Business Ethics Essay

1804 words - 8 pages

Who is WorldCom? The company began as Long Distance Discount Services, Inc. (LDDS) in 1983, based in Hattiesburg, Mississippi. In 1985, LDDS selected Bernard Ebbers to be its CEO. The company went public in 1989 through a merger with Advantage Companies Inc. The company name was changed to LDDS WorldCom in 1995, and later just WorldCom.

The company’s growth under WorldCom was fueled primarily through acquisitions during the 1990s and reached its apex with the acquisition of MCI in 1998. Among the companies that were bought or merged with WorldCom were Advanced Communications Corp. (1992), Metromedia Communication Corp.(1993), Resurgens Communications Group(1993), IDB Communications Group, ...view middle of the document...

So let’s take a look at this case from deontologist point of view. What’s deontology you ask? Well, it is Immanuel Kant’s Moral Philosophy that moral requirements are based on a standard of rationality he dubbed the “Categorical Imperative” (CI). He believed that ethics are based on reason and freedom. That we have the mental capacity to make moral decisions and so we hold individuals accountable for their actions in ways that children or animals are not. Deontologists believe we have a duty and obligation to do what is right regardless of the consequences. In the case of WorldCom for me, Mr. Ebbers just like any other CEO had the duty and obligation to make money for his investors, employees and himself but to what end.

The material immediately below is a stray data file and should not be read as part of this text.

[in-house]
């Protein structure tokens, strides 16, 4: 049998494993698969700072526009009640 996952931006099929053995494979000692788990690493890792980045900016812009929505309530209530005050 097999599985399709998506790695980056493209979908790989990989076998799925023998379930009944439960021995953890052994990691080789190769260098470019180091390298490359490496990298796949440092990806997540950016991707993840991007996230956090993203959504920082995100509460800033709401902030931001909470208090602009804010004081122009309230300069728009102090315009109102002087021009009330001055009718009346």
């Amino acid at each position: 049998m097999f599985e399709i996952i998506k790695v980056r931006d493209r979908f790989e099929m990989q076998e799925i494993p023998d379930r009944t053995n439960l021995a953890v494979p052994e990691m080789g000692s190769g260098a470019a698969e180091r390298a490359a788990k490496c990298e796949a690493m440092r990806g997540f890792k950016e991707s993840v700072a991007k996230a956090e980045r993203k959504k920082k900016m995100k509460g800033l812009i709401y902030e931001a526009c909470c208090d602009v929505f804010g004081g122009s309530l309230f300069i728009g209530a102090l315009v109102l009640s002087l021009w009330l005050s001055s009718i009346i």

Let’s examine the strategy of making huge acquisitions to further the success and growth of WorldCom. Was Mr. Ebbers doing this out of a duty or obligation to his stockbrokers? Or was this just for personal gain? I can’t speak for him but I feel that after reading about how he positioned his company to be able to acquire huge and small companies without regard, there isn’t any good will that I can find in his behavior. Here is a man is who as loved by the community and feared by other companies for his aggressive nature of business. What do acquisitions really say about a businessperson? For most, it is the acquiring of something solely for personal gain. That is what he was doing. Acquiring companies and making promises on future incomes for the sole growth of his company and his wealth. This would have worked because WorldCom had become the second largest telecommunications company but he forgot the business end of the deal and that there were others (investors, employees and customers) that had to be considered. Mr. Ebbers’ enthusiasm to succeed outweighed his greed because he felt in his mind what he was doing was right and just. It was his duty to grow the company regardless of the consequences. Nowhere was this more proven than in their accounting practices and his close relationship with investment analyst Jack Grubman at Salomon Smith Barney. WorldCom’s blatant disregard for finance accountability and governing practices aided in their successful ability to hide fraudulent accounting records dating back 5 years. According to a document entitled “Report of Investigation” dated March 31, 2003 the report described the accounting shenanigans as follows: “ As enormous as the fraud was, it was accomplished in a relatively mundane way: more than $9 billion in false or unsupported accounting entries were made in WorldCom’s financial systems in order to achieve desired reported financial results…” Is this moral? Where is the good will or duty in this? What is Bernard’s thought process when he fully knew that the profits they were forecasting were incorrect. Not to mention the business practices that they took part in once companies were acquired. Management didn’t have a clue as to what had to be done in order to succeed as...

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